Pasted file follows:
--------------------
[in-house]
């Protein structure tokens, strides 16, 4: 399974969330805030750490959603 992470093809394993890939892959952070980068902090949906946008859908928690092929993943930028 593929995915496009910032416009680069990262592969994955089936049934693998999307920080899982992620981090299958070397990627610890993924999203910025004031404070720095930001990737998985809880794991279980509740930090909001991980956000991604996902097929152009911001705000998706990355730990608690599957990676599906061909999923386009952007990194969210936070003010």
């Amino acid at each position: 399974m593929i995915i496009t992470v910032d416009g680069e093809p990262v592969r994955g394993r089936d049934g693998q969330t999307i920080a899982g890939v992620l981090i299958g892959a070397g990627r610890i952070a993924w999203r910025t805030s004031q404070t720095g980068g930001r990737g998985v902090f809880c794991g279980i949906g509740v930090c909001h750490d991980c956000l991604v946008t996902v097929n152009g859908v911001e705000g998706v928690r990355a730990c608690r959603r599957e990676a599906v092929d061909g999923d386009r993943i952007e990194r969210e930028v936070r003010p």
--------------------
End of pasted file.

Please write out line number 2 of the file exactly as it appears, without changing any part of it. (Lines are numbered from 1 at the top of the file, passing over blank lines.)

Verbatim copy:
């Protein structure tokens, strides 16, 4: 399974969330805030750490959603 992470093809394993890939892959952070980068902090949906946008859908928690092929993943930028 593929995915496009910032416009680069990262592969994955089936049934693998999307920080899982992620981090299958070397990627610890993924999203910025004031404070720095930001990737998985809880794991279980509740930090909001991980956000991604996902097929152009911001705000998706990355730990608690599957990676599906061909999923386009952007990194969210936070003010």